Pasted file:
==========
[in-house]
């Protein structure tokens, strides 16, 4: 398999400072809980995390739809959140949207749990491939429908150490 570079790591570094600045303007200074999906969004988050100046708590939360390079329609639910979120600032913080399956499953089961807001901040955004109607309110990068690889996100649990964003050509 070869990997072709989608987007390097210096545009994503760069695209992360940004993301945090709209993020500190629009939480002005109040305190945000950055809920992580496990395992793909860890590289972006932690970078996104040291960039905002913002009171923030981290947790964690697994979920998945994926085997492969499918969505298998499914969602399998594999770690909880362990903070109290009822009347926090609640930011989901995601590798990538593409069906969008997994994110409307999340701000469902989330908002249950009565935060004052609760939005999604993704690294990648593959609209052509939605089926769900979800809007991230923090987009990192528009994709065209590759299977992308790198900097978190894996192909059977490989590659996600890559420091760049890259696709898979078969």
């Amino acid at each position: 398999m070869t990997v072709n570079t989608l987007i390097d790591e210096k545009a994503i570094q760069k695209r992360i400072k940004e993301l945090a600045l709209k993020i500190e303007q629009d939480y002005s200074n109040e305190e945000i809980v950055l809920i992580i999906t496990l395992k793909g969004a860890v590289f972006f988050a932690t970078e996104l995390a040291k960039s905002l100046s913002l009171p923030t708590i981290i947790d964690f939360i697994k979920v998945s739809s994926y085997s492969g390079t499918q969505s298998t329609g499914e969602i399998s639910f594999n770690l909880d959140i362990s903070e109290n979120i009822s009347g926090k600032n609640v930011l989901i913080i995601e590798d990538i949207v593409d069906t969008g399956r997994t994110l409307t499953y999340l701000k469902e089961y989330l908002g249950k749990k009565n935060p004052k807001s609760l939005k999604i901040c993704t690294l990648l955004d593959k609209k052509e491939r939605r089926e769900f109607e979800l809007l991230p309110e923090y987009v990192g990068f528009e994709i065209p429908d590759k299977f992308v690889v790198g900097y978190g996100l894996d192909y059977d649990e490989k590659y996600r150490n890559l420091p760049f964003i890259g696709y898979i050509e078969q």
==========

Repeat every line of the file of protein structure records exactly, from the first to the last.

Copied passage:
[in-house]
């Protein structure tokens, strides 16, 4: 398999400072809980995390739809959140949207749990491939429908150490 570079790591570094600045303007200074999906969004988050100046708590939360390079329609639910979120600032913080399956499953089961807001901040955004109607309110990068690889996100649990964003050509 070869990997072709989608987007390097210096545009994503760069695209992360940004993301945090709209993020500190629009939480002005109040305190945000950055809920992580496990395992793909860890590289972006932690970078996104040291960039905002913002009171923030981290947790964690697994979920998945994926085997492969499918969505298998499914969602399998594999770690909880362990903070109290009822009347926090609640930011989901995601590798990538593409069906969008997994994110409307999340701000469902989330908002249950009565935060004052609760939005999604993704690294990648593959609209052509939605089926769900979800809007991230923090987009990192528009994709065209590759299977992308790198900097978190894996192909059977490989590659996600890559420091760049890259696709898979078969």
């Amino acid at each position: 398999m070869t990997v072709n570079t989608l987007i390097d790591e210096k545009a994503i570094q760069k695209r992360i400072k940004e993301l945090a600045l709209k993020i500190e303007q629009d939480y002005s200074n109040e305190e945000i809980v950055l809920i992580i999906t496990l395992k793909g969004a860890v590289f972006f988050a932690t970078e996104l995390a040291k960039s905002l100046s913002l009171p923030t708590i981290i947790d964690f939360i697994k979920v998945s739809s994926y085997s492969g390079t499918q969505s298998t329609g499914e969602i399998s639910f594999n770690l909880d959140i362990s903070e109290n979120i009822s009347g926090k600032n609640v930011l989901i913080i995601e590798d990538i949207v593409d069906t969008g399956r997994t994110l409307t499953y999340l701000k469902e089961y989330l908002g249950k749990k009565n935060p004052k807001s609760l939005k999604i901040c993704t690294l990648l955004d593959k609209k052509e491939r939605r089926e769900f109607e979800l809007l991230p309110e923090y987009v990192g990068f528009e994709i065209p429908d590759k299977f992308v690889v790198g900097y978190g996100l894996d192909y059977d649990e490989k590659y996600r150490n890559l420091p760049f964003i890259g696709y898979i050509e078969q």